As stated before, anxiety attacks your mind from all angles. The key to staying calm…or at least lessening the tremendous effects of a panic attack…is to not let that initial feeling of worry overwhelm you. To my anxious people: you know when an attack is coming. Your palms start to get clammy, your breathing quickens, your hands tremble, your heart races, and you get that telltale feeling of impending doom. It’s easy for you to let the anxiety take control. But, as contradictory as it may sound, you must remain calm. As soon as these symptoms begin happening, breath in for 10 seconds, slowly. Breathe out for 10 seconds, slowly. While breathing, talk against the anxiety. For example, I say something along the lines of, “It’s all in your mind. You are OK.” Focus on keeping your breathing steady. Focus on what’s happening around you. Focus on what you’re feeling. When you start trying to focus on what ifs, anxiety reaches in and trips you up causing you to fall into a downward spiral of negative thoughts.

Repeat this process as many times as you need to. Give yourself a few minutes, and you should feel the tension in your body start to release as your brain begins to realize that there’s really nothing to be anxious about.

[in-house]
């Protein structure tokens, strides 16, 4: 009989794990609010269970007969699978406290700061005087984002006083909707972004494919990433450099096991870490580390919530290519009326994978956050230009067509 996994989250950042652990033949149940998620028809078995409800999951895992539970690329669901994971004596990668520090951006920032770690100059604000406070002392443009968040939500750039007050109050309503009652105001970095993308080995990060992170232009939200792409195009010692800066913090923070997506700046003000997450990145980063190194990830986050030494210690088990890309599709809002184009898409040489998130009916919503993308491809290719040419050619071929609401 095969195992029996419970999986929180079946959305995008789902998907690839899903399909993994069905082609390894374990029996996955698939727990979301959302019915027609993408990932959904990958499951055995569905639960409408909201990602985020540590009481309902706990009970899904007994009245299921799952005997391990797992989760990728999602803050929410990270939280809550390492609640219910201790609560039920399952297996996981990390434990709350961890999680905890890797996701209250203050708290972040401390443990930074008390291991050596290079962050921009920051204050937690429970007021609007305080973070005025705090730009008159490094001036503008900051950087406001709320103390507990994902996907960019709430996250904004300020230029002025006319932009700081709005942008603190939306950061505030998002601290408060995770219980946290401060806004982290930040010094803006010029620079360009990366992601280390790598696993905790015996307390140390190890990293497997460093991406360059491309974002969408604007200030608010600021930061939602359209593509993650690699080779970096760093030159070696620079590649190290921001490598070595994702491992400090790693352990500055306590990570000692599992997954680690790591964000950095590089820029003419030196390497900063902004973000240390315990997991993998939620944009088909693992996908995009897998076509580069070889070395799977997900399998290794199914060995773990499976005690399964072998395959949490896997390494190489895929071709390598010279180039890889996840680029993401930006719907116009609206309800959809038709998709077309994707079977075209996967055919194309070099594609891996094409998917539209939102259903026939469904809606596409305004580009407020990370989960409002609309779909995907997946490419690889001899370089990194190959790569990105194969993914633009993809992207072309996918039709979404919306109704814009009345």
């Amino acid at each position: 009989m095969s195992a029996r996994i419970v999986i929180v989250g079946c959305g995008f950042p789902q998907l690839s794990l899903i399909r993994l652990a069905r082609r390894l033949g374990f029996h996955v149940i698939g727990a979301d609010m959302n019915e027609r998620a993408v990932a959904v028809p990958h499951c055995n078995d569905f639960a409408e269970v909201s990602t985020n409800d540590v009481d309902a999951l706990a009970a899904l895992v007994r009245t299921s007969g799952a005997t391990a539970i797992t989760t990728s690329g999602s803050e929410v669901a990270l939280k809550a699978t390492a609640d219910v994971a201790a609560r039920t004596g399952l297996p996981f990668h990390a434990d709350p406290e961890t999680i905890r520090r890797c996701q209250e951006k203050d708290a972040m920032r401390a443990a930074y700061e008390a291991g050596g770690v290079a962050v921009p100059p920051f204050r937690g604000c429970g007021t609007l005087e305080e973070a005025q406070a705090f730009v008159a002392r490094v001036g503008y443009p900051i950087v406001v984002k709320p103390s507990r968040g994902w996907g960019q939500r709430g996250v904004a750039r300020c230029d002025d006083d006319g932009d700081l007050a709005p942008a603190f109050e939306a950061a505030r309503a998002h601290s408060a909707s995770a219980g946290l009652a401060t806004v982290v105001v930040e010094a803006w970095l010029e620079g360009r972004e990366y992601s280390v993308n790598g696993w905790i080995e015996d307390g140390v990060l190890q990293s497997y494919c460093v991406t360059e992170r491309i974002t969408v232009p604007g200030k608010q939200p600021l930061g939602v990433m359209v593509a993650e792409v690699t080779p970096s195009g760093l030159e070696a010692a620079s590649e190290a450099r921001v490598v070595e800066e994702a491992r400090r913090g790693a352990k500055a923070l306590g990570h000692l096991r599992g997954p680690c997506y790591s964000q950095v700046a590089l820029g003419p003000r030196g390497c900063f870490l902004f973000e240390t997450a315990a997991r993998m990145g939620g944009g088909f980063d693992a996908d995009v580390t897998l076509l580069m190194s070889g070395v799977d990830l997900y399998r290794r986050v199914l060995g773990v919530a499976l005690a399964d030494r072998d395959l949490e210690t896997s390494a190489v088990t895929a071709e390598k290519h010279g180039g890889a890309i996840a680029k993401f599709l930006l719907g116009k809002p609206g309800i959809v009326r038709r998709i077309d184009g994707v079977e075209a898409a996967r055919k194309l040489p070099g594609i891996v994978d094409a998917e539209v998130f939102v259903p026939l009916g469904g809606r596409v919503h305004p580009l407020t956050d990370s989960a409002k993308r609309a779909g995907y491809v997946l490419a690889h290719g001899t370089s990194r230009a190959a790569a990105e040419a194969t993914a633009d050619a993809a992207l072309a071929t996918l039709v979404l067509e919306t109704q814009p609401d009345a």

Using this simple technique has helped me avoid running out of movie theaters or from a heavily intoxicated friend who has just upchucked. I’ve even been able to ward off the 3:18am panic attacks that used to jolt me out of my sleep. Of course, each time is different. Sometimes, the anxiety is too massive, and that’s alright. However, the attacks only get worse when you let yourself lose control. Practicing deep breathing and self-talk helps an individual stay in control of their body and their mind from the start, making it easier to bounce back from an attack.

Yes, anxiety is a monster. But you don’t have to let it consume you. You’ve already been given the tools to overcome the perils of such a disorder, and with the right tactics and plenty of practice, you’ll be able to use those tools the right way and stay calm in almost any situation.

hugs and kisses,

Khai

Photo by Aarón Blanco Tejedor on Unsplash